If the cost of my insurance goes up the older I get, then I will die when I can no longer afford to live. (Of course this is easy for me to say now, while I’m still fairly young.) But something will have to prevent me from going deeper and deeper into debt in the quest to save my own life.

    As for the theological implications, all we need is a Deus ex Machina to save everyone from the nearly endless wait for the rest of the Plan of Salvation to be played out. “Sorry kids, it’s time for bed” sort of thing.

  4. What a complex set of issues…This is very timely considering the looming Medicare shortfall is something like 5 times that of Social Security (though you rightly state that there are issues outside of making this completely elective – Adam’s was not a jest. This is possibly the ultimate death tax).

    I just finished A Brave New World and there is something very pragmatic about death at 60…insane, but pragmatic. I do, however, know people that have lived full lives and live in intentional remoteness, so that when the time comes, it will be definitive.

    I don’t see anything innately wrong with cloning organs or whatever (though it does weaken the human genome). It is how the society decides to doll out the technology that becomes the difficulty.

    And as for the calorie reduction, that would be an interesting asceticism if one could start an utopist quasi-religion around it. Otherwise, society (I believe) would rather live a shorter life full of Big Macs than a longer one without. Though you state yourself that it is the potential mechanisms that are the interest, not the lifestyle.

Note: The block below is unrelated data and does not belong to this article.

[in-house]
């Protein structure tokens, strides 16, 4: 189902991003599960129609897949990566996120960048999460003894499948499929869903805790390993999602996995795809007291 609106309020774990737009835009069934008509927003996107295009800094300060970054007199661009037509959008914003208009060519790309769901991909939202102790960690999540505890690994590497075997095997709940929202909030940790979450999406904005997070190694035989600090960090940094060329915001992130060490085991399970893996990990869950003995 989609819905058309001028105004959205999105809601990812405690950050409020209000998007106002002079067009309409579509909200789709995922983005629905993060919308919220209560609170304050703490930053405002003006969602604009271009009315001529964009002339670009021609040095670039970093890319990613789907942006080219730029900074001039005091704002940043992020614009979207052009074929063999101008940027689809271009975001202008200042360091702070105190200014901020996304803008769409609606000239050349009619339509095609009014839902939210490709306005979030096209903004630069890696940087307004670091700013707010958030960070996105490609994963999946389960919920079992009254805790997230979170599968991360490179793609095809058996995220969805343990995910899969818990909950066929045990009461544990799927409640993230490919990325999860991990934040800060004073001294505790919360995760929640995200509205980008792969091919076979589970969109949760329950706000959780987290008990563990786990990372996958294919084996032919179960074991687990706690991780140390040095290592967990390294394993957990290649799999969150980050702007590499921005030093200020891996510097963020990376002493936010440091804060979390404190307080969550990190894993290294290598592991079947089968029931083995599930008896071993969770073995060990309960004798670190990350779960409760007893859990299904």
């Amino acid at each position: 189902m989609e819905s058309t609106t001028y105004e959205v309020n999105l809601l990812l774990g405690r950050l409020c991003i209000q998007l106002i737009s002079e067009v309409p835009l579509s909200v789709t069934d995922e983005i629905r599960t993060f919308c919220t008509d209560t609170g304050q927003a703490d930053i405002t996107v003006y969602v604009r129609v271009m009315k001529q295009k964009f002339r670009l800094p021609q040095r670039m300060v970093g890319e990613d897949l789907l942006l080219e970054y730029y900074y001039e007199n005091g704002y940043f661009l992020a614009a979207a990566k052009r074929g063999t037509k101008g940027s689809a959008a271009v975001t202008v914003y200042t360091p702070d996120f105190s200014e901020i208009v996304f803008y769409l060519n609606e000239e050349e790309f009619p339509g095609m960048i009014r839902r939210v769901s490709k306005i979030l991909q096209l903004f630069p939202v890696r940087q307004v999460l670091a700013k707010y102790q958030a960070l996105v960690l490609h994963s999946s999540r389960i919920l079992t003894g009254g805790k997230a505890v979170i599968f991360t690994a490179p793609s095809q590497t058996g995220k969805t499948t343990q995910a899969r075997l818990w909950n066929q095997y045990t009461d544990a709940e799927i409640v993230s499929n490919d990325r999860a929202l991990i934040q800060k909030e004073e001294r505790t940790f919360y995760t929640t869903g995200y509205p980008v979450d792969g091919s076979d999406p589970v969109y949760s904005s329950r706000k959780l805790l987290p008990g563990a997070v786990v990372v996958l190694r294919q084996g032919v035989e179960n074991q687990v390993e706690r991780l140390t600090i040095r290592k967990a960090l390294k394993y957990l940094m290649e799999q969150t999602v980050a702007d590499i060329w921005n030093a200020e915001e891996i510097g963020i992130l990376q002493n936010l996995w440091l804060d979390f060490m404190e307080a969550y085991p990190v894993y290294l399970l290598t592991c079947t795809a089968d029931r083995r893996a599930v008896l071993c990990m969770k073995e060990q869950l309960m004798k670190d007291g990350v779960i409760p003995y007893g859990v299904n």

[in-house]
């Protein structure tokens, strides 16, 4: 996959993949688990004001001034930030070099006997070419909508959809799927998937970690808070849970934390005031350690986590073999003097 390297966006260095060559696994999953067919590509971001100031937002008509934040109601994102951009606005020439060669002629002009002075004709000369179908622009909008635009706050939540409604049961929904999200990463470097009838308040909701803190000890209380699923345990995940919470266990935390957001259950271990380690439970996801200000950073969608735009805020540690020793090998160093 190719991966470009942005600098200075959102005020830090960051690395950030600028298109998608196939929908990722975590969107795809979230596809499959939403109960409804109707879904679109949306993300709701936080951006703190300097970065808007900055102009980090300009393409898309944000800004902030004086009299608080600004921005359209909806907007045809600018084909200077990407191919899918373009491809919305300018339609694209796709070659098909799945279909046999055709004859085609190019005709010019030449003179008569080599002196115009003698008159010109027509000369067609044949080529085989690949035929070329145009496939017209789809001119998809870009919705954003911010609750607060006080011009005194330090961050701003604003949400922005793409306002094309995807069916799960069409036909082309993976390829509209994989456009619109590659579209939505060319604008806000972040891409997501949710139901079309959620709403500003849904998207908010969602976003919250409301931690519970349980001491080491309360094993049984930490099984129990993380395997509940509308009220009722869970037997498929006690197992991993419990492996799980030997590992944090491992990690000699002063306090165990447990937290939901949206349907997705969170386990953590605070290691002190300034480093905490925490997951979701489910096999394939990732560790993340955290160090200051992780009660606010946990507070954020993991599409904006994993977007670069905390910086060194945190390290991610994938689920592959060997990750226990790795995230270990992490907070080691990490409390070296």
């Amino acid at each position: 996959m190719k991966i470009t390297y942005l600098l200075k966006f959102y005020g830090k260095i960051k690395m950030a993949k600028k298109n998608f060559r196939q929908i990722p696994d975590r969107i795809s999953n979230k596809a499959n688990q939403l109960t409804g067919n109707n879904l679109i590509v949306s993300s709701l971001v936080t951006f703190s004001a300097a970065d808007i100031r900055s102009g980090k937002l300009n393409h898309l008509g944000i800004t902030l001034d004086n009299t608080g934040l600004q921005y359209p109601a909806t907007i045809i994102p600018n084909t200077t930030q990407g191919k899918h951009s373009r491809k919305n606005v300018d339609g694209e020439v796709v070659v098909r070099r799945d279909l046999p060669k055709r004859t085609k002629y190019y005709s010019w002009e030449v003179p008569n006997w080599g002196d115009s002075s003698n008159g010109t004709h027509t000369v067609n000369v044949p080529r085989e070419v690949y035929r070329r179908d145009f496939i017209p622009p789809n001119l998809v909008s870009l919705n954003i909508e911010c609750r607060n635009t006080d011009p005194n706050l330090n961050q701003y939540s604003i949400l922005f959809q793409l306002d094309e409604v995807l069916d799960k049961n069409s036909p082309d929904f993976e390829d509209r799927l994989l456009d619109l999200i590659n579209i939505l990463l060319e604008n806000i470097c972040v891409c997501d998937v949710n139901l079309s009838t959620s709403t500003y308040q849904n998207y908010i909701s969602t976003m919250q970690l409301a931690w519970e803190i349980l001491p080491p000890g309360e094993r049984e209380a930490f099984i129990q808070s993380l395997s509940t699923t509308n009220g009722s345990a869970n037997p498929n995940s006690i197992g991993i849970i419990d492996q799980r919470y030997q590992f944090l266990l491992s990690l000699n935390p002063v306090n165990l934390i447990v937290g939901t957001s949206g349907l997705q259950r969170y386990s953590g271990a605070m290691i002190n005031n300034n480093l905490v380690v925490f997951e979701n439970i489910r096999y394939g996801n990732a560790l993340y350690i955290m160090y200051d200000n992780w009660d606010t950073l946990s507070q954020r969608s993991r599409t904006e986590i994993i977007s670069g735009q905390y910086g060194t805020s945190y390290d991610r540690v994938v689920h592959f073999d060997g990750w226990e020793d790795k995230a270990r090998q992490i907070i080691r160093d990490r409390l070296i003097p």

Oh, and Highlander was a great film…There can be only one.

  5. Given the ages of the early patriarchs it seems difficult to assert that living older is a sin. Although I am very skeptical of many of the claims regarding aging. On the other hand calorie restriction is healthy up to a certain point. (The point where one begins to look like a meth addict)

  6. “questions like this are open-ended enough that I think one really needs something like science fiction to handle it.”

    I remember reading a story called “The Martyr” that dealt with this…part of a collection by Alan Nourse called _Psi High and Others._ Anyone here remember it?

  7. Taking the issue of growing new organs and replacing them with surgical procedures, it seems obvious that we are only talking about the heart and guts of a person? Some organs seem a little more problematic … such as the skin and the brain.

    So if there are some people who are wealthy and strong enough to undergo drastic surgical procedures and have their guts replaced, they’d still have extra-wrinkly skin and brains that were aging and degenerating at the normal rate.